THE U. S. Army Chemical Activity, Pacific, had its beginnings April 20, 1945, when the 267th Chemical Service Platoon was activated at Fort Richardson, Alaska, but the platoon was inactivated on Nov. 1 of the same year, primarily because of the end of World War II.
The platoon was activated in 1962 and assigned to the U.S. Army Depot, Okinawa. It became the 267th Chem. Company in 1965 and was reassigned to the 196th Ordnance Battalion, 2nd Logistical Command, Okinawa.
The U.S. government directed relocation of chemical munitions from Okinawa to Johnston Island in 1971. The initial phase of Operation Red Hat involved the movement of chemical munitions from a depot storage site to Tengan Pier, eight miles away, and required 1,332 trailers in 148 convoys. The second phase of the operation moved the munitions to Johnston Atoll.
Completion of cargo discharge from the USNS McGraw at Johnston Island on Sept. 21 completed Operation Red Hat, and the company completed redeployment on Sept. 27.
The company came under the 45th General Support Group in 1976 and was redesignated as Johnston Island Chemical Activity in October 1983. The unit was reorganized and activated as the U.S. Army Chemical Activity, Western Command, in 1985.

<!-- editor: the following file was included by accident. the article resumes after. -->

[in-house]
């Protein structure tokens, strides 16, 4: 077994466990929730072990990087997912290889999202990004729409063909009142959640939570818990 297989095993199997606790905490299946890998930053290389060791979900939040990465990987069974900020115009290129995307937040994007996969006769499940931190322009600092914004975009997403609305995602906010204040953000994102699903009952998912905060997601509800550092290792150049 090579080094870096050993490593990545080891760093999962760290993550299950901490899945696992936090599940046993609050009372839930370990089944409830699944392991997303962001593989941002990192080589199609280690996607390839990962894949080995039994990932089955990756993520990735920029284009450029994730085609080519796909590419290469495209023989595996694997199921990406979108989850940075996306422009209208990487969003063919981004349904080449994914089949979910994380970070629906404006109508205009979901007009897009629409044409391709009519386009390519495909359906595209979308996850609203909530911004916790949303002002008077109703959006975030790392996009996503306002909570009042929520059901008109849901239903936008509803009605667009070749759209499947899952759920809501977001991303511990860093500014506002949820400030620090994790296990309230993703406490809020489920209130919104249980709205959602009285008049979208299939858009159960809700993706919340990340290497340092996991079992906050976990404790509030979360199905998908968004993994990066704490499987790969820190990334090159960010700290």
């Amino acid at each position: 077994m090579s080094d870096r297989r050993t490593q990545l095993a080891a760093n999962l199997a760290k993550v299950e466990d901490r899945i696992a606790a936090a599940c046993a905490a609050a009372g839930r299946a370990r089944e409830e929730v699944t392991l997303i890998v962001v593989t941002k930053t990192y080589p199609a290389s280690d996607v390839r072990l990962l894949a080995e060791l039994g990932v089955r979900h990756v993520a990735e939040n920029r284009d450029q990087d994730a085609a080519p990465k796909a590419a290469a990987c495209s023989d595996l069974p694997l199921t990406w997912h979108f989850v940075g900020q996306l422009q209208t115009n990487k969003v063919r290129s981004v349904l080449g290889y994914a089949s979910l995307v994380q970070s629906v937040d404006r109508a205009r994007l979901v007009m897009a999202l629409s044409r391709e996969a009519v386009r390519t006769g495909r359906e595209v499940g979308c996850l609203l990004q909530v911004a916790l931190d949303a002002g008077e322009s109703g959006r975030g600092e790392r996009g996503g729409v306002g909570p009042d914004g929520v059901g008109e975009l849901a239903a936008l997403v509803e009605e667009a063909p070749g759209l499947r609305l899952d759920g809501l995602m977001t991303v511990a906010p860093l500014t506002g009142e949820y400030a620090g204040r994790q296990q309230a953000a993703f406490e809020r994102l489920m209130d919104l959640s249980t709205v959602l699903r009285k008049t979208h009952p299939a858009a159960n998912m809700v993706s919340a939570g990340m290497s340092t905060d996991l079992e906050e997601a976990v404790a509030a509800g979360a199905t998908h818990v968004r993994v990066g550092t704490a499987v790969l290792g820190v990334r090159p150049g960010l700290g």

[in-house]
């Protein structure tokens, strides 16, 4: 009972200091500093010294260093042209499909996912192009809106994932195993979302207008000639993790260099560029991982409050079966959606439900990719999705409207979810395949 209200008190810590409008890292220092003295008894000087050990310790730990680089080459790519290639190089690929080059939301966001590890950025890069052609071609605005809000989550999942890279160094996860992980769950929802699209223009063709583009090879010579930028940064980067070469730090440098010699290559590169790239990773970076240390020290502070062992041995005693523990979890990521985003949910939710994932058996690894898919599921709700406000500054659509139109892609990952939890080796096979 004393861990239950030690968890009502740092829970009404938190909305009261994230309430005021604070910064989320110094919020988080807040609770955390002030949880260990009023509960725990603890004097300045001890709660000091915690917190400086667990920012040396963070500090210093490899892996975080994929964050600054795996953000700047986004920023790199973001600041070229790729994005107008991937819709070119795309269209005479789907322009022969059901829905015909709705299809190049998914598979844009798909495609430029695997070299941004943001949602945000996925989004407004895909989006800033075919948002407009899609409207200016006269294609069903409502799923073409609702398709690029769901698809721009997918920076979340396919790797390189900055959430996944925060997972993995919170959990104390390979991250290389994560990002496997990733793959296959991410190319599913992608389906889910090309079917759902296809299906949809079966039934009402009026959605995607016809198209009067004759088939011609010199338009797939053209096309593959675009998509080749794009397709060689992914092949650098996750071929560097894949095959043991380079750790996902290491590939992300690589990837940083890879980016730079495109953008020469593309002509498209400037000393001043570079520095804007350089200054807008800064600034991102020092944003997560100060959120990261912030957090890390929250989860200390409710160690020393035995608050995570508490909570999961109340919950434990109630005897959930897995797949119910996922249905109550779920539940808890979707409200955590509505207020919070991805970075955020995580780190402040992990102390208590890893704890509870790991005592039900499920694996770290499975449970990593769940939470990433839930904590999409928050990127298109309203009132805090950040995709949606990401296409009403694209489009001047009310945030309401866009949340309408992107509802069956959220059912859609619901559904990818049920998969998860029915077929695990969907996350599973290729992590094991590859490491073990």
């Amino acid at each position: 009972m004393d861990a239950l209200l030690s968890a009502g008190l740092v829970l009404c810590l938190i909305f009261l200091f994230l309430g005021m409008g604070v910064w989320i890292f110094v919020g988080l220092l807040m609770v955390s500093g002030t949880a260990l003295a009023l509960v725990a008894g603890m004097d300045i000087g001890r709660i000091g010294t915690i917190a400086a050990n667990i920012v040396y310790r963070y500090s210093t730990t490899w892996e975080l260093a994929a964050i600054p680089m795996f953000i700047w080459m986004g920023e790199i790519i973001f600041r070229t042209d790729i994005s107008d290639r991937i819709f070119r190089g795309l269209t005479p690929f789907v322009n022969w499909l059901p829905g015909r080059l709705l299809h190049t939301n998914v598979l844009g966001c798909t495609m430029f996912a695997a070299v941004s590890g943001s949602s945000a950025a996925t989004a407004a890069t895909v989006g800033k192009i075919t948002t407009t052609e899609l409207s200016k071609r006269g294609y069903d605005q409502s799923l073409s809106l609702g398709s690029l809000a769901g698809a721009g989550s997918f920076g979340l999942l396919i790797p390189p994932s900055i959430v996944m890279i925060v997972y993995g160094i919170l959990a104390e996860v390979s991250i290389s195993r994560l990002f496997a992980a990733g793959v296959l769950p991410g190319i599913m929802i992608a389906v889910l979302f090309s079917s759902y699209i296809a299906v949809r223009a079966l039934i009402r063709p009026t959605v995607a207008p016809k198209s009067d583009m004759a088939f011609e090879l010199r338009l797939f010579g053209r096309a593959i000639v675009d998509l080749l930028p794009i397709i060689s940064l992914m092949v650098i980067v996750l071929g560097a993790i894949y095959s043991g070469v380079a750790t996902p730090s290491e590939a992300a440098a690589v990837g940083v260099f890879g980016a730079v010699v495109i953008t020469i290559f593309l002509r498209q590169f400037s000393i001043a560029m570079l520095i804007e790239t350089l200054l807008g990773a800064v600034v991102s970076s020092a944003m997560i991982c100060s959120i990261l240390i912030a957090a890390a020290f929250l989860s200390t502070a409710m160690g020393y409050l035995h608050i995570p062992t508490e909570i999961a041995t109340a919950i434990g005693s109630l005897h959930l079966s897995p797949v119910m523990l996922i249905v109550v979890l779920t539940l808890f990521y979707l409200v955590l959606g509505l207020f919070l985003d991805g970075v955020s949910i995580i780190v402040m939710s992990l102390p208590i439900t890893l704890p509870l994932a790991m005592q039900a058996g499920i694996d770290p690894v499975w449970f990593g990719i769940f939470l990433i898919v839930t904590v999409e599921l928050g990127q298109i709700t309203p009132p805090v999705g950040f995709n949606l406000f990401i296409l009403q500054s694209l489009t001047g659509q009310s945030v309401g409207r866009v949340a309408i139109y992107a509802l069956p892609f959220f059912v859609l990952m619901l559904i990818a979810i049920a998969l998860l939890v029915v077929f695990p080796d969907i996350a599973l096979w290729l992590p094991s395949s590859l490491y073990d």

Chemical Activity in October 1983. The unit was reorganized and activated as the U.S. Army Chemical Activity, Western Command, in 1985.
The unit was renamed the U. S. Army Chemical Activity, Pacific, in 1990, to coincide with the redesignation of U.S. Army, Pacific. Worldwide attention was focused on Johnston Atoll that same year, when chemical munitions were moved from West Germany, under the code name Operation “Steel Box.”
Merchant ships carrying the munitions left Germany in October and arrived at Johnston Island Nov. 6. Although the ships were unloaded within nine days, the unpacking and storing of munitions continued into 1991.